The European Left at a crossroads
The crisis of the Left, a post-communist peculiarity until just a few years ago, has become critical all over Europe. If the Left wants to avoid returning to the 1930s and becoming insignificant in European political history in the coming decades it has to be thoroughly overhauled.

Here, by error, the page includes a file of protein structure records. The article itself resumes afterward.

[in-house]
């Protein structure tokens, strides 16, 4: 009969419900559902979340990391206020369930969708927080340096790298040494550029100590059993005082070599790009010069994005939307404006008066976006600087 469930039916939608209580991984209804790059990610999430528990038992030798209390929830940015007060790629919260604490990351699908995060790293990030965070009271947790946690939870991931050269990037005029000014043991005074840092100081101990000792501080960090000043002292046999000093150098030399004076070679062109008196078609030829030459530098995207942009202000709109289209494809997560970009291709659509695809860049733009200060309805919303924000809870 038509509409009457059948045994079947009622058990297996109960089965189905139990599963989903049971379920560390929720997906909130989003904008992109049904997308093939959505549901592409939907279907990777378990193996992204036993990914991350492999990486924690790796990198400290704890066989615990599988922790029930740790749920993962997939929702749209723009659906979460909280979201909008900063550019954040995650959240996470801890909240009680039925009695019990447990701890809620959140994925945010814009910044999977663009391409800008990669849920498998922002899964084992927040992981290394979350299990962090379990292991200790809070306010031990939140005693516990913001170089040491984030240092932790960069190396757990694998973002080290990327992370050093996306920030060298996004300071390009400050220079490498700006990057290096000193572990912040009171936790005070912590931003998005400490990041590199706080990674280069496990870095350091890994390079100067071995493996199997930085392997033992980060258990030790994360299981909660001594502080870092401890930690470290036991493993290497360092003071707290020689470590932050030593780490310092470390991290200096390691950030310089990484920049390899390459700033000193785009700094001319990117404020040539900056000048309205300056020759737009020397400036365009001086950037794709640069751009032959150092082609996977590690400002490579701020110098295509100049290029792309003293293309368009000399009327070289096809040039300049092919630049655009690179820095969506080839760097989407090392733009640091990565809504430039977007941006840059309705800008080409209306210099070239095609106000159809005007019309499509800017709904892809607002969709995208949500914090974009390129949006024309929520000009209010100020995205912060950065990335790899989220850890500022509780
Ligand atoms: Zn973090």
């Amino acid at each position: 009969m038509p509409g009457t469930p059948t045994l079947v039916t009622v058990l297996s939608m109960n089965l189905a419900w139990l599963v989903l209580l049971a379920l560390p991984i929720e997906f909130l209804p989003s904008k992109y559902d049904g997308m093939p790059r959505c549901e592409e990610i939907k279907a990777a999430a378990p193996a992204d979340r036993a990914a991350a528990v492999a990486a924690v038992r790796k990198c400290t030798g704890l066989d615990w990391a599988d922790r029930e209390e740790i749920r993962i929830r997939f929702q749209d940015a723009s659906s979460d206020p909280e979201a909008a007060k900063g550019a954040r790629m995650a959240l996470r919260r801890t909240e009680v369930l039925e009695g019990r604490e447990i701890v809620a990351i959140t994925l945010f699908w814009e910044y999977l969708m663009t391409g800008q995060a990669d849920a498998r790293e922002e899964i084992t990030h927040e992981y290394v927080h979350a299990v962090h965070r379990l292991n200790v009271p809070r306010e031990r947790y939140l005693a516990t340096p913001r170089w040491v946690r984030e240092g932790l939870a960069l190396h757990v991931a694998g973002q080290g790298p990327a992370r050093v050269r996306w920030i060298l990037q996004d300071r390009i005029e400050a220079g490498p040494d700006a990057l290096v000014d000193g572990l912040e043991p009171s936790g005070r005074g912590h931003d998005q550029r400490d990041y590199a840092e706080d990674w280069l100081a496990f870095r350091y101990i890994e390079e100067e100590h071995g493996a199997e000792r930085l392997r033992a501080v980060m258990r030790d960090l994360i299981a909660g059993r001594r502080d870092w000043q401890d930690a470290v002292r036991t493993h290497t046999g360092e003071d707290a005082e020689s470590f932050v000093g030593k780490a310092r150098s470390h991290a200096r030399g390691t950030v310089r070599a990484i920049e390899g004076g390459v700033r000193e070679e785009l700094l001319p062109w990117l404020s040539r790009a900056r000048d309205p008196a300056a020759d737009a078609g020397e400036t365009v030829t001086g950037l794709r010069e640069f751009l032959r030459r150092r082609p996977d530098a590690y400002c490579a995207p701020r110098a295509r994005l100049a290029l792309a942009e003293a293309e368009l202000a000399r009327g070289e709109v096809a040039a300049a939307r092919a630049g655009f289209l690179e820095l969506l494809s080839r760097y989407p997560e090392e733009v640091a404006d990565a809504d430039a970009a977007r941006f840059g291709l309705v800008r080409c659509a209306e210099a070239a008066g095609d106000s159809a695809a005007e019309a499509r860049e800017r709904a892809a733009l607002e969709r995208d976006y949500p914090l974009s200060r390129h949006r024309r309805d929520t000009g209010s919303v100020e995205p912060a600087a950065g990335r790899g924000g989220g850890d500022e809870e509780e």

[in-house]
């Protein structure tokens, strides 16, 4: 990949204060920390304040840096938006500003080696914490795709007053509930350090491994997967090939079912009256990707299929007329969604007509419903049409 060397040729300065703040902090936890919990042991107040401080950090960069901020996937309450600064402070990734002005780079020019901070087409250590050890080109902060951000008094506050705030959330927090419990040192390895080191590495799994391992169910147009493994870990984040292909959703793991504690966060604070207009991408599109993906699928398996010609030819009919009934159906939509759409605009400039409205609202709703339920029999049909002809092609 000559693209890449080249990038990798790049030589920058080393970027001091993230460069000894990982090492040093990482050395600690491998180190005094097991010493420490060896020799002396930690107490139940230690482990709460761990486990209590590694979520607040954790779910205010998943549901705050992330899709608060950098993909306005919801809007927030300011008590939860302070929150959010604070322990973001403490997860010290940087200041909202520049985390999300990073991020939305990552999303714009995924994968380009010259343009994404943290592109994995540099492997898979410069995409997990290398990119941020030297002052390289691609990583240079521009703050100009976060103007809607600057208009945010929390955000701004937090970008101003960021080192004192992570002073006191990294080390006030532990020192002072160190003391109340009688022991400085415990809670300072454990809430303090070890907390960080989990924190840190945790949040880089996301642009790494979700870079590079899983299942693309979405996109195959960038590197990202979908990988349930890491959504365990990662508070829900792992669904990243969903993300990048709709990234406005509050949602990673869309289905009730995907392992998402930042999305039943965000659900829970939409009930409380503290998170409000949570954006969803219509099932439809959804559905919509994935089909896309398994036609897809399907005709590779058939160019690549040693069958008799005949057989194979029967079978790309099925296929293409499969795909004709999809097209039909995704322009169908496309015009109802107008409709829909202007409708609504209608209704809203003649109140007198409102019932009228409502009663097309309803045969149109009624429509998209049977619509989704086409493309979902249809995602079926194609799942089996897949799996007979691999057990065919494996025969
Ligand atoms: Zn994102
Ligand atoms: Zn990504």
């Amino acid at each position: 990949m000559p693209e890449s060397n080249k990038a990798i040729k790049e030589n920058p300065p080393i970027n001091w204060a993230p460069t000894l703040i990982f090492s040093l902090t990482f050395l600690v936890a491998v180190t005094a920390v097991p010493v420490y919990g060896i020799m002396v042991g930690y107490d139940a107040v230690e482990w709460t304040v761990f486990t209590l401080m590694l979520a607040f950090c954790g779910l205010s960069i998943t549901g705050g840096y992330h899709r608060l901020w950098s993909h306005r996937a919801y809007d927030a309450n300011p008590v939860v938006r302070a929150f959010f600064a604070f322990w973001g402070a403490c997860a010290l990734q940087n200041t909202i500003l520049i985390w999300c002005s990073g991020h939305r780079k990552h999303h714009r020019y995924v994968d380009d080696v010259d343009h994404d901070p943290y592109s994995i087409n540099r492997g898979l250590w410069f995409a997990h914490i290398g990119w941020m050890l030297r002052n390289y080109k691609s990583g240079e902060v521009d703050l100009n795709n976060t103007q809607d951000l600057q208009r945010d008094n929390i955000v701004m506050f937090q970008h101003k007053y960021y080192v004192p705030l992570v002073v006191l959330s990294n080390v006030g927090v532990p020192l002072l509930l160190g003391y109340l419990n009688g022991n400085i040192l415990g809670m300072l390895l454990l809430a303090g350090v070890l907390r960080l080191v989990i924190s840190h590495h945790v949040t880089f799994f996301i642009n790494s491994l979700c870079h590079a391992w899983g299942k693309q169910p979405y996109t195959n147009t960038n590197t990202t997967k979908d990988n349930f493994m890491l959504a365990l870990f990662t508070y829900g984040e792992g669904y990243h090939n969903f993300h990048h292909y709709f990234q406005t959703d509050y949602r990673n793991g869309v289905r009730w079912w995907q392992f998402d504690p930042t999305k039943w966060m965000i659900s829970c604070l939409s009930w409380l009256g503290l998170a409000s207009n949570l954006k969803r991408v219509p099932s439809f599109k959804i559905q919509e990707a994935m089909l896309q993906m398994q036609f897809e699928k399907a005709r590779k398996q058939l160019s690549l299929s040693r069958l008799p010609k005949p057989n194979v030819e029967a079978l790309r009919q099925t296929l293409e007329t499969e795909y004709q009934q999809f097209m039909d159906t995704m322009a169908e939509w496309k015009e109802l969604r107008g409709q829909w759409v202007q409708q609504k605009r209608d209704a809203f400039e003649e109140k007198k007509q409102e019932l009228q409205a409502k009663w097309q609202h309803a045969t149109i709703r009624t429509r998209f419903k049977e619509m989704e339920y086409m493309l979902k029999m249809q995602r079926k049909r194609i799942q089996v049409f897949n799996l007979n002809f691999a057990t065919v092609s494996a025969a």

Creeping unemployment, increasing inequality, a tumbling international currency system, Western democratic leaders weaponless against illiberal politics emerging throughout Central and Eastern Europe, and a clueless Left that can’t combat any of it: this snapshot could have been taken either in 1931 or in 2016. The European political atmosphere is now strikingly reminiscent of the 1930s. Everyone knows the way it ended last time. Many have forgotten, though, that the rise of the far-right in the thirties was fuelled by the same economic disenchantment and hatred of the elite as today’s illiberalism. The national socialist and fascist right was able to grow where and when social democracy could not offer a political haven overriding social classes for voters frustrated by the crisis. This was one of several things that distinguished Sweden from Germany. The authoritarian political right builds on economic anger and wraps its messages in a cultural disguise to capitalize on class cleavages. Herein lies the root of the failure of today’s Left. Twenty years ago the elite of the Left thought that jumping on board the free market trend would allow them to outcompete the Right. This method has been proven a blunder of historic magnitude. The crisis of neoliberal capitalism has whipped up a political storm, and the Left may only emerge from it through a complete renewal and the revival of progressive, social democratic politics.
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